This is a book that delves deep into our need for community and what that makes us do for and to one another. It’s the same question The Good Place asks so insistently: What do we owe to each other? We see the trials and temptations of gang affiliation and prisons, but also the systemic damage wreaked by gentrification. We see the strengths of good communities: tight-knit neighborhoods and family and friends and communal gardens and small local businesses and well-run kitchens. The people we’re closest to can hurt us the most, but they’re also the ones who make life worth living at all. This book is about people banding together to solve problems that would overwhelm any one person—it’s about putting together a future by refusing to let the evils of the world beat you down. And to see a book this focused on connection, but which also keeps the reader entirely inside the hero’s head is kind of … kinky? It’s like the author’s using POV like a set of leather restraints: not being able to move away from Eddie’s perspective magnifies every sensory detail of his experience. His laconic, introspective voice is quiet but potent. We fall in love with Carmen because Eddie can’t help but love her. In his vision, she glows like a star.

This is not always an easy read. There are abuses past and present, moments of genuine, searing pain. Eddie fucks up a lot, trying to keep his balance in the whirlwind, and the ending chapters are one punch to the gut after the other. And then, at the end of the fight, when you’re splayed out on the concrete and the rain is washing the blood thin and you think you can’t make it one second longer … the sun breaks through, and the light rushes in, and your chilled heart blooms with the warmth.

Don’t miss this one, folks.

Spellbound by Allie Therin (Carina Press: historical m/bi m):

In my youth, one of my favorite books was Patricia C. Wrede’s Mairelon the Magician: in Victorian London, an orphan girl dressed as a boy gets taken up by an aristocratic magician accused of a theft he didn’t commit; together, they solve the theft, prevent a great magical crime, and begin the orphan girl’s magical training. (The less said about the romance between the two in the sequel, the better—it was fun when I was sixteen but now that I’m closer to Mairelon’s age I find myself appalled.)

This book is like the queer, age-appropriate, New York Prohibition-set version of that and I am so delighted I could shout. With the added bonus that our upper-class hero, Arthur, so confident and privileged and strong, has no magical talent whatsoever.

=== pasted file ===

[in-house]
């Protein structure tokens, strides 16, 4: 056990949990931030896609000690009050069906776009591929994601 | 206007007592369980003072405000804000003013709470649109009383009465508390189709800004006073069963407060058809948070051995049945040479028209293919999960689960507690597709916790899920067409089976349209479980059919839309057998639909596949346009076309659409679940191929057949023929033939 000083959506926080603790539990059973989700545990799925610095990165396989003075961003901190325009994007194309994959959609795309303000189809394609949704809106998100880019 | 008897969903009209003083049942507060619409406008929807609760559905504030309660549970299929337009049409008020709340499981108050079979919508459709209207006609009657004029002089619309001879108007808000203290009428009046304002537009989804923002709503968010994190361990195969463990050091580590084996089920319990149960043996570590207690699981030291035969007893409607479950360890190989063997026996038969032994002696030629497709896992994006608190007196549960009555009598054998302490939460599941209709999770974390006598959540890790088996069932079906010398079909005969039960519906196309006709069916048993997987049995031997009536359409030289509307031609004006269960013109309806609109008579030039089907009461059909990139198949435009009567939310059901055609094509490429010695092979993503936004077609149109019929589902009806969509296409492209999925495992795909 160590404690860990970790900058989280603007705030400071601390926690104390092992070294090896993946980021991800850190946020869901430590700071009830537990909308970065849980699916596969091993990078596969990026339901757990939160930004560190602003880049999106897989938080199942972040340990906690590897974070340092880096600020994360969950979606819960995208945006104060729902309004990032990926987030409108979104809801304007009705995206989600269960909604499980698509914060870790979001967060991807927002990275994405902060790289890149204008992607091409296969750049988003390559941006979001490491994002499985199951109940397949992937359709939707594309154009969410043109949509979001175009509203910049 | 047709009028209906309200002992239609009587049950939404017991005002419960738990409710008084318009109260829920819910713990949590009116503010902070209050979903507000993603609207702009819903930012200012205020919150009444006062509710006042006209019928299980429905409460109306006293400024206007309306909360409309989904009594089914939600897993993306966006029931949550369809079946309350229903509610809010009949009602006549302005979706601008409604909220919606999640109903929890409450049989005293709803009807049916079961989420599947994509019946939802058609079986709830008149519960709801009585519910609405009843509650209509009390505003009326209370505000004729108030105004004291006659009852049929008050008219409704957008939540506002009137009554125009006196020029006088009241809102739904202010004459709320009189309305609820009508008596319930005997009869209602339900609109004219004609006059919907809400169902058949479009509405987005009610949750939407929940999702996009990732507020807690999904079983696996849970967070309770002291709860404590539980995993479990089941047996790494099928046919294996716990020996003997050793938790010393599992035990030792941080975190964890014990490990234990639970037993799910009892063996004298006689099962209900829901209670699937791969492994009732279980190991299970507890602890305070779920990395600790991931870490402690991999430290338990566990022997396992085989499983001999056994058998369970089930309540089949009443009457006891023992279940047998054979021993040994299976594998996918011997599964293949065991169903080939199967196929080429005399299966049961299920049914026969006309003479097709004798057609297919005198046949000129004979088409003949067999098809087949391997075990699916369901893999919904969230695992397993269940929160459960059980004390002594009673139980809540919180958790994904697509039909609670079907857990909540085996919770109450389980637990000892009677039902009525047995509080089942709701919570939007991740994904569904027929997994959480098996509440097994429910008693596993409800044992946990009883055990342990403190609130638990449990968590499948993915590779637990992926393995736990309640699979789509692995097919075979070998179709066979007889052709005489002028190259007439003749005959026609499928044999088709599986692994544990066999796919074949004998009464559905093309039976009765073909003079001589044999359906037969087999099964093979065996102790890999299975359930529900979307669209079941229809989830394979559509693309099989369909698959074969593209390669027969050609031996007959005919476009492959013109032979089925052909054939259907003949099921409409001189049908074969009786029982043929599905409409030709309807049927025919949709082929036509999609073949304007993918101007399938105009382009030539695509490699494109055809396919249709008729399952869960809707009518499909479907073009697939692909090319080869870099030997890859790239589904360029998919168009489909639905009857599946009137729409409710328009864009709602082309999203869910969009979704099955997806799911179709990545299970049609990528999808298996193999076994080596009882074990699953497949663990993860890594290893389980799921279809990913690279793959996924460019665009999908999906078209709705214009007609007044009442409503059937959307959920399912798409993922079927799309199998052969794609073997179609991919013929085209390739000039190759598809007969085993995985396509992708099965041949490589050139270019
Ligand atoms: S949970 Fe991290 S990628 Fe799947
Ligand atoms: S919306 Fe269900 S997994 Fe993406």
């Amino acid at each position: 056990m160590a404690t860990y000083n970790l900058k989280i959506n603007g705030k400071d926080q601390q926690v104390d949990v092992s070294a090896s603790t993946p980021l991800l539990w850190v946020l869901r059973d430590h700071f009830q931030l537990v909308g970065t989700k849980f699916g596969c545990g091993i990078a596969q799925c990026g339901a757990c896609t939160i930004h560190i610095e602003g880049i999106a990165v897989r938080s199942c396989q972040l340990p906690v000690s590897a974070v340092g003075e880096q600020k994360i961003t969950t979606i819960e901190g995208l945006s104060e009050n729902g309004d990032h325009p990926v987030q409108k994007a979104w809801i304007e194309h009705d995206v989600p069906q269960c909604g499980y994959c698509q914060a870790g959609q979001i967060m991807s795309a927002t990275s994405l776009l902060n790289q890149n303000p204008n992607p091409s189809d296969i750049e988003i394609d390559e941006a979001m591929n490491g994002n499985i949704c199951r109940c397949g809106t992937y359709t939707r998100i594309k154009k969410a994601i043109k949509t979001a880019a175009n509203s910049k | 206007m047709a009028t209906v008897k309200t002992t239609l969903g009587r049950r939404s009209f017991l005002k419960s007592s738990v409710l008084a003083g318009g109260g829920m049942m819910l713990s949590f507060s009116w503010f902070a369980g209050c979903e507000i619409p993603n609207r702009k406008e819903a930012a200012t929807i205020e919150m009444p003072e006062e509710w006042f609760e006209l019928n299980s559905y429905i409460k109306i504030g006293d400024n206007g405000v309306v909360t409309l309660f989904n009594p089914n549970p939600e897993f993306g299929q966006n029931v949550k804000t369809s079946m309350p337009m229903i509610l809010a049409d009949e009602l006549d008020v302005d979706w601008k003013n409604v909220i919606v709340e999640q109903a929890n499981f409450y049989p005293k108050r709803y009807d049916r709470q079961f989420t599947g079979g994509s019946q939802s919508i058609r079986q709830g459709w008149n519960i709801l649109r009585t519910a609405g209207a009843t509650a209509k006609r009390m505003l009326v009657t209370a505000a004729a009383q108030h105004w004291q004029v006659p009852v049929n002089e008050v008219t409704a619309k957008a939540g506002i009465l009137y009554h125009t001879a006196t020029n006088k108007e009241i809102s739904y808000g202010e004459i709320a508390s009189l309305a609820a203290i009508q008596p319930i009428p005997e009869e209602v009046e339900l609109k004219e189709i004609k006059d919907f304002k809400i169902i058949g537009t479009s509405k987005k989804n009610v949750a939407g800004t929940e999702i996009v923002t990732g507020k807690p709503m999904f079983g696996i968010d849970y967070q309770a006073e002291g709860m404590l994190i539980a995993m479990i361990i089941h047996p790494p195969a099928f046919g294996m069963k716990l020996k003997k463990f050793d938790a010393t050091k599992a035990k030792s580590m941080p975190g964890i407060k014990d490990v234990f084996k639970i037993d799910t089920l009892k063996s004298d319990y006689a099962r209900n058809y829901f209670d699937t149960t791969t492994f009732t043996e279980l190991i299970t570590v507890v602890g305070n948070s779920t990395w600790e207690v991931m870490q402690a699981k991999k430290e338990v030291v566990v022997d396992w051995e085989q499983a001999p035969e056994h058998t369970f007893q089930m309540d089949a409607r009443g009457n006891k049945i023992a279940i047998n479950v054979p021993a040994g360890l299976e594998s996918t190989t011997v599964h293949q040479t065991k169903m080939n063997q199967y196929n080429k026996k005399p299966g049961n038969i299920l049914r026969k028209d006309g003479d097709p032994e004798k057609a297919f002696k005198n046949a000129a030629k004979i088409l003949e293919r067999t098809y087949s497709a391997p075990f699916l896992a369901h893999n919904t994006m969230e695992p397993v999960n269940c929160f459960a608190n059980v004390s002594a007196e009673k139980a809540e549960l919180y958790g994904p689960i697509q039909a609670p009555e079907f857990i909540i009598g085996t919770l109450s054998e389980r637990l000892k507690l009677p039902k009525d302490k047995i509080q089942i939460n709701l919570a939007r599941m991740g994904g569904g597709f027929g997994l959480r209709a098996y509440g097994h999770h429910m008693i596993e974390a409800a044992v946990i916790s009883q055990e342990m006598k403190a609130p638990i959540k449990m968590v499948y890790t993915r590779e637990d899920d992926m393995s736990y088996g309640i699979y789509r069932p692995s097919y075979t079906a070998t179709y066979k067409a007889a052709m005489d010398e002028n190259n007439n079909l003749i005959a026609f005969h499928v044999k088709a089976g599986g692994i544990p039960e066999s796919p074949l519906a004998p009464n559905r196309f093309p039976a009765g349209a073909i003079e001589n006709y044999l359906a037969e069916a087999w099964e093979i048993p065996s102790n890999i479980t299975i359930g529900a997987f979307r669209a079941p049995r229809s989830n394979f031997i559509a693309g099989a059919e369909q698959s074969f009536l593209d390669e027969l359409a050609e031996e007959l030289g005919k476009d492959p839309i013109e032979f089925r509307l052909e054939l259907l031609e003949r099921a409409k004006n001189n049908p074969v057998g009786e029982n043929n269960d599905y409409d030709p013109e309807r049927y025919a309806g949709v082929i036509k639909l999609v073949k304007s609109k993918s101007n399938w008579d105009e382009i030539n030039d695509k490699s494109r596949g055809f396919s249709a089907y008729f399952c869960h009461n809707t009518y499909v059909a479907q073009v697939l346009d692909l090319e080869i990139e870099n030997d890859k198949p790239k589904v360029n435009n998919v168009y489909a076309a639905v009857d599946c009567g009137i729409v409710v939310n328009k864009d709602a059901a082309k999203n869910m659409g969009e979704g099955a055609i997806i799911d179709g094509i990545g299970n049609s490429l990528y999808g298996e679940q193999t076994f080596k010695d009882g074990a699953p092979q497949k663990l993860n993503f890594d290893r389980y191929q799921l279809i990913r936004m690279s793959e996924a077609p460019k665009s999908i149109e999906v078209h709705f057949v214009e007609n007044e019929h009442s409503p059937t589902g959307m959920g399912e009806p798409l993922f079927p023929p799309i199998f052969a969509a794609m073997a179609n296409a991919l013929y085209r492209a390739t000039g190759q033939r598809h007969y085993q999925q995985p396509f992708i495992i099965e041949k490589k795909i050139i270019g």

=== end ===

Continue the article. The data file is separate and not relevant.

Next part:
Meanwhile our urchinish Rory, struggling and suspicious and vulnerable, has immense magical gifts he’s only barely learned to control, and a smart mouth that doesn’t hesitate to tell anyone to fuck off when he feels cornered. It goes a long way to smoothing out the power imbalance between the two. Meanwhile we’ve got historic New York, marvelous side characters, and a real magical threat that needs to be stopped. It’s textured but not terribly complicated, just the kind of historical fantasy sparkler that I adore the most. Perfect escapism for lazy summer days by the water, or long trips, or to read by a fire in the middle of the woods.

Rory was suddenly angry. “Now you’re the one talking crazy. You’re so convinced you gotta be alone, I bet you don’t let anyone try.”

“You don’t understand —”

“If you took a chance, if you let people in, there’d be a war for you,” Rory said hotly. “I’d fight an army if—”

If I thought I could have you. He snapped his mouth closed before the rest of the sentence escaped. Geez, he had to shut up.

This Month’s Queer Disabled Heroine of Color (In Space!)

Ascension by Jacqueline Koyanagi (Prime Books: science fiction f/f):

I swear I thought I’d told you all about this book before. I know I wrote a whole big thinky essay about it, which then to my utter surprise and delight got included in this anthology. I mention it on Twitter whenever I think about sci-fi romance, or disability in romance, or queerness in romance, or queerness in science fiction, or poly relationships in romance and science fiction. It is a profoundly good, profoundly queer, thoughtful portrait of women and others falling in love with one another and also starships. It asks hard questions about the body and the soul, and what kinds of sacrifice are good and which are villainous or catastrophic. It does all this while being an absolute ton of smart, gorgeous fun.

It is a perfect book and why are you not reading it right now? Alana Quick is a starship mechanic with a chronic pain disability: her need to be attuned to her body and its fluctuating health means she has an edge diagnosing problems with ship systems and engine malfunctions. There’s something almost literally magical about the way ships and machines are discussed in this story, and it hits that perfect glowy space opera sweet spot even as it’s being utterly devastating about illness and the inevitability of death. I’ve never felt so hopeful about the hopelessness of existence than I was at the end of this book. Ordinary human mortality somehow came to feel like a moral triumph. It’s a total rush, a necessary punch to the gut, a book that will haunt you long after you close the last page.

Dirt doesn’t feel right on the heels of someone born to be in the sky.